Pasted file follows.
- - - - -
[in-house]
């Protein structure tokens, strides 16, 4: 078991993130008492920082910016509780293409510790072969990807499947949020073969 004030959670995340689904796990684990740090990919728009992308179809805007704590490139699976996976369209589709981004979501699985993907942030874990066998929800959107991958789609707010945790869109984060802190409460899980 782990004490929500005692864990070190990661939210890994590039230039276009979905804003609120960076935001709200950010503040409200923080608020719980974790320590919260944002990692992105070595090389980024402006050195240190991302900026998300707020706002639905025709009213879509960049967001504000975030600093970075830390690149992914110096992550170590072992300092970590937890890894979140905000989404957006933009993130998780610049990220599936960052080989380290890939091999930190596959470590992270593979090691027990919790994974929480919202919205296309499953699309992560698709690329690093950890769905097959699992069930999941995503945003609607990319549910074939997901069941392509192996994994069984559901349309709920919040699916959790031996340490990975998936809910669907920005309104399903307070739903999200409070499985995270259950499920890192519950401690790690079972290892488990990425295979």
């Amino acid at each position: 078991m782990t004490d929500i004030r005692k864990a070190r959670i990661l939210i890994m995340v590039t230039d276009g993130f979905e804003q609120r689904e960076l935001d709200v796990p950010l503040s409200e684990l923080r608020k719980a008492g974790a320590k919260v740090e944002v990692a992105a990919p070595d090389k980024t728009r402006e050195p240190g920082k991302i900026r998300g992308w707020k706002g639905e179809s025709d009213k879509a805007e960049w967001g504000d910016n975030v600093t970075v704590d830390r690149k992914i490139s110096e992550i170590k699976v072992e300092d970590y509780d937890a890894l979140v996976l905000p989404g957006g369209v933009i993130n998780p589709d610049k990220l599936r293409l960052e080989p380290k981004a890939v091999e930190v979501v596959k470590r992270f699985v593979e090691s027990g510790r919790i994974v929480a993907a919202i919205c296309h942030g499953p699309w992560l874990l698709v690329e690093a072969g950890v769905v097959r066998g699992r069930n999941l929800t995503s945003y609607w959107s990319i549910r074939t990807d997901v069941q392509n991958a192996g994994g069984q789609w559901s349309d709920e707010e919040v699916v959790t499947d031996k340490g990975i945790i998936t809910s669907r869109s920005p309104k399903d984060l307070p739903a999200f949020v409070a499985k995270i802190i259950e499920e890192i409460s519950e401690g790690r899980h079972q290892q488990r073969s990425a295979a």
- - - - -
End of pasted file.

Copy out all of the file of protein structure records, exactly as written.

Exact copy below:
[in-house]
């Protein structure tokens, strides 16, 4: 078991993130008492920082910016509780293409510790072969990807499947949020073969 004030959670995340689904796990684990740090990919728009992308179809805007704590490139699976996976369209589709981004979501699985993907942030874990066998929800959107991958789609707010945790869109984060802190409460899980 782990004490929500005692864990070190990661939210890994590039230039276009979905804003609120960076935001709200950010503040409200923080608020719980974790320590919260944002990692992105070595090389980024402006050195240190991302900026998300707020706002639905025709009213879509960049967001504000975030600093970075830390690149992914110096992550170590072992300092970590937890890894979140905000989404957006933009993130998780610049990220599936960052080989380290890939091999930190596959470590992270593979090691027990919790994974929480919202919205296309499953699309992560698709690329690093950890769905097959699992069930999941995503945003609607990319549910074939997901069941392509192996994994069984559901349309709920919040699916959790031996340490990975998936809910669907920005309104399903307070739903999200409070499985995270259950499920890192519950401690790690079972290892488990990425295979």
């Amino acid at each position: 078991m782990t004490d929500i004030r005692k864990a070190r959670i990661l939210i890994m995340v590039t230039d276009g993130f979905e804003q609120r689904e960076l935001d709200v796990p950010l503040s409200e684990l923080r608020k719980a008492g974790a320590k919260v740090e944002v990692a992105a990919p070595d090389k980024t728009r402006e050195p240190g920082k991302i900026r998300g992308w707020k706002g639905e179809s025709d009213k879509a805007e960049w967001g504000d910016n975030v600093t970075v704590d830390r690149k992914i490139s110096e992550i170590k699976v072992e300092d970590y509780d937890a890894l979140v996976l905000p989404g957006g369209v933009i993130n998780p589709d610049k990220l599936r293409l960052e080989p380290k981004a890939v091999e930190v979501v596959k470590r992270f699985v593979e090691s027990g510790r919790i994974v929480a993907a919202i919205c296309h942030g499953p699309w992560l874990l698709v690329e690093a072969g950890v769905v097959r066998g699992r069930n999941l929800t995503s945003y609607w959107s990319i549910r074939t990807d997901v069941q392509n991958a192996g994994g069984q789609w559901s349309d709920e707010e919040v699916v959790t499947d031996k340490g990975i945790i998936t809910s669907r869109s920005p309104k399903d984060l307070p739903a999200f949020v409070a499985k995270i802190i259950e499920e890192i409460s519950e401690g790690r899980h079972q290892q488990r073969s990425a295979a």